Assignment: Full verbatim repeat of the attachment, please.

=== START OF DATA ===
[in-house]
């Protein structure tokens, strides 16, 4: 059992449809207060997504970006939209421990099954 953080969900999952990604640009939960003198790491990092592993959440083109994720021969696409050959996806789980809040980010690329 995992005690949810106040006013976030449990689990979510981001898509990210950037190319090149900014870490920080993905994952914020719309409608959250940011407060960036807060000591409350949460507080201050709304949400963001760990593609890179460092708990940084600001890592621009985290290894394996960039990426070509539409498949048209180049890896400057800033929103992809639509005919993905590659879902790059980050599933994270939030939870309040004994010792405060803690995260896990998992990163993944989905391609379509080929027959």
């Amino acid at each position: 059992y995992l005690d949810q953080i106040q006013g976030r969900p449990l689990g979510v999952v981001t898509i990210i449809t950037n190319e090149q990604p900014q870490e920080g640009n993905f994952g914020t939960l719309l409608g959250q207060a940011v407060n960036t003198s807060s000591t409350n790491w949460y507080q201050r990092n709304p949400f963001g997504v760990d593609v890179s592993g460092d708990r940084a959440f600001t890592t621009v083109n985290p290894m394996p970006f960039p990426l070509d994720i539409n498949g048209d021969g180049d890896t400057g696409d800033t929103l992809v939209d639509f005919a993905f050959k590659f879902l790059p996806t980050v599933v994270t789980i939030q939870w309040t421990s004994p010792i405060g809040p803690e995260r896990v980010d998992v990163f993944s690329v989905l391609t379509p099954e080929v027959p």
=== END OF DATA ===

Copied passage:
[in-house]
């Protein structure tokens, strides 16, 4: 059992449809207060997504970006939209421990099954 953080969900999952990604640009939960003198790491990092592993959440083109994720021969696409050959996806789980809040980010690329 995992005690949810106040006013976030449990689990979510981001898509990210950037190319090149900014870490920080993905994952914020719309409608959250940011407060960036807060000591409350949460507080201050709304949400963001760990593609890179460092708990940084600001890592621009985290290894394996960039990426070509539409498949048209180049890896400057800033929103992809639509005919993905590659879902790059980050599933994270939030939870309040004994010792405060803690995260896990998992990163993944989905391609379509080929027959």
């Amino acid at each position: 059992y995992l005690d949810q953080i106040q006013g976030r969900p449990l689990g979510v999952v981001t898509i990210i449809t950037n190319e090149q990604p900014q870490e920080g640009n993905f994952g914020t939960l719309l409608g959250q207060a940011v407060n960036t003198s807060s000591t409350n790491w949460y507080q201050r990092n709304p949400f963001g997504v760990d593609v890179s592993g460092d708990r940084a959440f600001t890592t621009v083109n985290p290894m394996p970006f960039p990426l070509d994720i539409n498949g048209d021969g180049d890896t400057g696409d800033t929103l992809v939209d639509f005919a993905f050959k590659f879902l790059p996806t980050v599933v994270t789980i939030q939870w309040t421990s004994p010792i405060g809040p803690e995260r896990v980010d998992v990163f993944s690329v989905l391609t379509p099954e080929v027959p």